6 Smart Reasons to Refinance Your Home Loan

Mortgage refinancing involves paying off your current mortgage and replacing it with a new one. It’s a common practice, but is it the right move for you?

By no means should you apply for a new mortgage just for the sake of refinancing. Getting a mortgage can be costly, so only refinance when it’s worthwhile and can save you money. Here are 6 smart reasons to refinance your home loan.

Smart reasons tp refinance your home loan

1. Lower your mortgage rate

Getting a lower mortgage rate is one of the top reasons to refinance a mortgage loan.

Mortgage interest rates can change from year-to-year. And when rates drop, this is an opportunity for home owners to refinance their loans and take advantage of a lower rate. This often results in a cheaper monthly payment, and it reduces how much interest they pay over the life of the loan.

Keep in mind, though, getting a low-interest rate is dependent on your credit history. Refinancing involves applying for a new loan, at which point the lender will check your credit history to see if you qualify, and to determine what interest rate you’ll receive. So, if you’re thinking about refinancing, pay your bills on time, pay off debt, and dispute errors on your credit report to raise your score.

2. Get rid of mortgage insurance

If you purchased your home with less than a 20% down payment, you’re most likely paying mortgage insurance. This insurance protects your lender in the event of default, and since it’s included in your mortgage payment, it increases what you pay each month.

With a conventional home loan, lenders typically remove mortgage insurance once the property has at least 20% to 22% equity. But if you get an FHA home loan with only 3.5% down, mortgage insurance is for the life of the loan. To get rid of it, you would need to refinance your mortgage once you have 20% equity.

3. Get a fixed-rate mortgage

Adjustable-rate mortgages have a temporary fixed-rate period that typically last from 3-5 years. After the fixed-rate period concludes, the rate begins to adjust at regular intervals. These mortgages usually start with a lower interest rate than a fixed-rate mortgage. So, some borrowers select this option to get the lowest payment possible, and then they refinance to a fixed-rate mortgage before their first-rate adjustment.

Fixed-rate mortgages are often considered safer because the interest rate doesn’t change, resulting in predictable monthly payments.

4. Tap your home’s equity

A mortgage refinance is also useful for tapping into your home’s equity. By taking advantage of a cash-out refinance, you can use your equity for debt consolidation, funding home improvements, or paying for large expenses such as a wedding or tuition.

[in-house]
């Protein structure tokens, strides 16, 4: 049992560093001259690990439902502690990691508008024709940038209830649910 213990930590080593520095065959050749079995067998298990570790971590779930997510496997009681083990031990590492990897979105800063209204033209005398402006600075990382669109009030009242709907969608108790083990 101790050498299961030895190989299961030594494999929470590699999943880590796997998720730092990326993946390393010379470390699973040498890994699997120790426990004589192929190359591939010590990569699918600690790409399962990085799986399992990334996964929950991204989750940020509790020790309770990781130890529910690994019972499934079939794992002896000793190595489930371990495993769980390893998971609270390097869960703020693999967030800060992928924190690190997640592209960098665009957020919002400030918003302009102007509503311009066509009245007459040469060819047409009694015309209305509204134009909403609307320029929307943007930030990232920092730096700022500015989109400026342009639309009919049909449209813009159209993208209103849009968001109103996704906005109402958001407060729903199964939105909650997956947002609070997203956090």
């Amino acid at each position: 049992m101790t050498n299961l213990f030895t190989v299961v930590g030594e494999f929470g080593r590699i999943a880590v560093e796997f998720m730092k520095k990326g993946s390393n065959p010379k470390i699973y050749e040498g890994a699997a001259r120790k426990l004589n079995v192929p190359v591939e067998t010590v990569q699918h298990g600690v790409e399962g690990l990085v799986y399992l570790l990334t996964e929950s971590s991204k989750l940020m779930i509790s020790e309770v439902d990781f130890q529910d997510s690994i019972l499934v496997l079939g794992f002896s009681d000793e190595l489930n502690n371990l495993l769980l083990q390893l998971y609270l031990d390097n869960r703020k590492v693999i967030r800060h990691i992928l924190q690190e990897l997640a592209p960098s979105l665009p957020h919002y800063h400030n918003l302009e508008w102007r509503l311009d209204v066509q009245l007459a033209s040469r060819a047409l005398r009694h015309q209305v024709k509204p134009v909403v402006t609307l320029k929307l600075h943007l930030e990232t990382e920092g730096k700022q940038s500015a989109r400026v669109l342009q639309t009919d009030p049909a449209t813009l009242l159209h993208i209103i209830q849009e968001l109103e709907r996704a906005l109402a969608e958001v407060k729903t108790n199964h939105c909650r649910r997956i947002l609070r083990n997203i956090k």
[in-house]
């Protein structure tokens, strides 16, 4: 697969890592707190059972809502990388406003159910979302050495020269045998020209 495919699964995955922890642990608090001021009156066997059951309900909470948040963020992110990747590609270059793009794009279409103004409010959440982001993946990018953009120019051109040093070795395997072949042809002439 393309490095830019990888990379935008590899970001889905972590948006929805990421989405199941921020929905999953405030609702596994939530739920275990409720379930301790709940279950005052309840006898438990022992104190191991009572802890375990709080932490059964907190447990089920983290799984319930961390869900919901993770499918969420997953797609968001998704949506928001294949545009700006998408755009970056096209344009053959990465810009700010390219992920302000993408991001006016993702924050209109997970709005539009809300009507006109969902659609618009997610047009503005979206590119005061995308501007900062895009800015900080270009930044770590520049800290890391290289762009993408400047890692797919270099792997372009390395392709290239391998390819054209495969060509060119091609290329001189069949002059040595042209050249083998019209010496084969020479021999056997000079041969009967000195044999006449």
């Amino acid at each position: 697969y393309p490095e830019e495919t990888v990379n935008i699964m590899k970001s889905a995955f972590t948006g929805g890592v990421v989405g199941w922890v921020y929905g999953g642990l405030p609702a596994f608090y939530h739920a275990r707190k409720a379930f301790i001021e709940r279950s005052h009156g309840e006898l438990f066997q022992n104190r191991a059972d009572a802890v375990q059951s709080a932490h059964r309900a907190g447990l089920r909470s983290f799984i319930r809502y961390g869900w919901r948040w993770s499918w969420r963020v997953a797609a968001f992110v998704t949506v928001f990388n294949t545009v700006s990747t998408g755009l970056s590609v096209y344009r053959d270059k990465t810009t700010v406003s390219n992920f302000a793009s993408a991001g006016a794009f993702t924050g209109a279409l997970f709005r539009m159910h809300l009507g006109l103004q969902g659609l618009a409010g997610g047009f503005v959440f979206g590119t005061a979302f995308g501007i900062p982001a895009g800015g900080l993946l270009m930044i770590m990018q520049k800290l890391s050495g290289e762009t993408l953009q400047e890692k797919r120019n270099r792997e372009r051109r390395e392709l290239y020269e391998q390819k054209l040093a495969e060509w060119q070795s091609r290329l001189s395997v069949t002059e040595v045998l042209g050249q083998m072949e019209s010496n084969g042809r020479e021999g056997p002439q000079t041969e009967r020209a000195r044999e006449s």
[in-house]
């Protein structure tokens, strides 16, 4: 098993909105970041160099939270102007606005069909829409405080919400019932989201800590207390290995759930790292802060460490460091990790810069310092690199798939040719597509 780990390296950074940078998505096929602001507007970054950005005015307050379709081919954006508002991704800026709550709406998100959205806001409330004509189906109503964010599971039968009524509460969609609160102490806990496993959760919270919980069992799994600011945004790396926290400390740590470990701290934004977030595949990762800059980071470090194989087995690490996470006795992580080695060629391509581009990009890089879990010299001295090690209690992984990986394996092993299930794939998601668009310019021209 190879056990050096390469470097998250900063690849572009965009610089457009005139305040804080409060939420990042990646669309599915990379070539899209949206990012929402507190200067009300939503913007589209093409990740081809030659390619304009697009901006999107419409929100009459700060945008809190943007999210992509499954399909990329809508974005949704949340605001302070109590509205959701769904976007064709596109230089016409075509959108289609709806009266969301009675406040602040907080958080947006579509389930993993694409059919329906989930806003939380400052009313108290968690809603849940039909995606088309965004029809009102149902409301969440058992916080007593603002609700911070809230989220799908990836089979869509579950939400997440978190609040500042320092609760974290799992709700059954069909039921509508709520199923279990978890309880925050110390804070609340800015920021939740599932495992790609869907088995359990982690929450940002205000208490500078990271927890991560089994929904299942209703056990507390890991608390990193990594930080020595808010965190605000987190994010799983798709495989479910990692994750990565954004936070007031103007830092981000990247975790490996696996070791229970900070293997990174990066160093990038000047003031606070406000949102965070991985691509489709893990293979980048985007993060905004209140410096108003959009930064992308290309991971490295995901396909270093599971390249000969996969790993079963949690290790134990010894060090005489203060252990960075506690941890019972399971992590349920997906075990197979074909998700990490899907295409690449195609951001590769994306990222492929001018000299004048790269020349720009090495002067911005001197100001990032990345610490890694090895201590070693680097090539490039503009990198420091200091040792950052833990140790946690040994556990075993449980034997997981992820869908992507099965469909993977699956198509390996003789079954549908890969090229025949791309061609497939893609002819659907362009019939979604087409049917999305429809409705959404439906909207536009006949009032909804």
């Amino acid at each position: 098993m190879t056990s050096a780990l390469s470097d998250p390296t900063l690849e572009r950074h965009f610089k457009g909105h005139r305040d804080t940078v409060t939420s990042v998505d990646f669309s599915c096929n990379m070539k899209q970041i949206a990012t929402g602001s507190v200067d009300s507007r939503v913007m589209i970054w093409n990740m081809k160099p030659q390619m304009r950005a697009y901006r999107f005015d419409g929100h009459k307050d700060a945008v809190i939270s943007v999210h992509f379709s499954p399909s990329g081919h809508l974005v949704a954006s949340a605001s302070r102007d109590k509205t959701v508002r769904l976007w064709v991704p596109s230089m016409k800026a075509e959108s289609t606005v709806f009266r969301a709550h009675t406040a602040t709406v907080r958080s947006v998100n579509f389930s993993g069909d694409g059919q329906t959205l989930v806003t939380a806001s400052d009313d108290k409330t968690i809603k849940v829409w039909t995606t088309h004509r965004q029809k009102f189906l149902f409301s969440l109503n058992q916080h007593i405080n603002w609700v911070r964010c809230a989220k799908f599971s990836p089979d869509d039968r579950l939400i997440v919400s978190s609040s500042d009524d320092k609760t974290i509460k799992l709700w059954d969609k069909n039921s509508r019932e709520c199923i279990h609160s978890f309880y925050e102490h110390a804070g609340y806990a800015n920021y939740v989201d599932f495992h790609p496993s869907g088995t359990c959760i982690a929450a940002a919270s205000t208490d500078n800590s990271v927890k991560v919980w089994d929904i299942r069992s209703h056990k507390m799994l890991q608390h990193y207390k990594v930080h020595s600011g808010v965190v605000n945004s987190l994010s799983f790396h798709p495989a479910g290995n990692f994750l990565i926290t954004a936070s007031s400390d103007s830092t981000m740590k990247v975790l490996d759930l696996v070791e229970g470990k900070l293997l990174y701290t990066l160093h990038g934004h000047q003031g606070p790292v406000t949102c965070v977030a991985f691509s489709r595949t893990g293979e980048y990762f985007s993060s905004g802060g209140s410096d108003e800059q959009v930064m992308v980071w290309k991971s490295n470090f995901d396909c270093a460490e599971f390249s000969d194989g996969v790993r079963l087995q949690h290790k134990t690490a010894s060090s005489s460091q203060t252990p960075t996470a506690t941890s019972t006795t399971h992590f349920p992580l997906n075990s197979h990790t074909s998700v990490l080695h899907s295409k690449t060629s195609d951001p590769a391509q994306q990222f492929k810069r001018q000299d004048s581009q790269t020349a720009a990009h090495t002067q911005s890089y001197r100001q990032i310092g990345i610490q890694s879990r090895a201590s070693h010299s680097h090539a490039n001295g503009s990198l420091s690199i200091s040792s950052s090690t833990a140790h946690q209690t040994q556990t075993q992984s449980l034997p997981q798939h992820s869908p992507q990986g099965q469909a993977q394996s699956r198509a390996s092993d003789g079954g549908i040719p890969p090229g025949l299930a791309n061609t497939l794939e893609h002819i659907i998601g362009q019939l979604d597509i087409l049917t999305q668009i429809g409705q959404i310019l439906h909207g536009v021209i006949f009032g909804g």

Keep in mind that a cash-out refinance does increase your mortgage balance, so there’s a good chance that your mortgage payment will increase.

5. Modify your loan term

If you need a cheaper payment, refinancing and resetting the clock for another 30 years extends your loan term, resulting in a lower monthly payment. This is an option if your monthly cashflow is tight and a reduced payment would help you to more easily meet your budget goals. However, this transaction will increase both the length of time you’ll have a mortgage payment and the total interest you pay for your home.

Similarly, some people refinance to decrease their loan term, which allows them to pay off the mortgage loan sooner. This approach enables them to own their home free and clear faster, but the shorter loan term will typically require an increased monthly payment.

6. Remove your name from the mortgage

Buying real estate with a co-borrower can be easier because lenders use your combined income to determine your qualifying amount. The problem with a joint mortgage is that removing someone’s name from the loan requires refinancing.

The person who wishes to keep the home (and their name on the mortgage) must apply for a refinance on their own, in which case, the approval is solely based off their credit score and income.

Final Word

Even though getting a new mortgage may extend your payoff date in certain situations, the financial benefits of refinancing might outweigh the extra years of mortgage payments.

Whatever you decide, know that refinancing isn’t cheap. You’re responsible for closing costs, which might range from 2% to 5% of the loan balance or higher depending on where you live. To learn more about refinancing, or to start your application, give us a call or complete our contact form today.

Disclaimer: Debt consolidation does not pay off the debt, please consult a financial advisor regarding the effect of consolidating short-term debt into long-term debt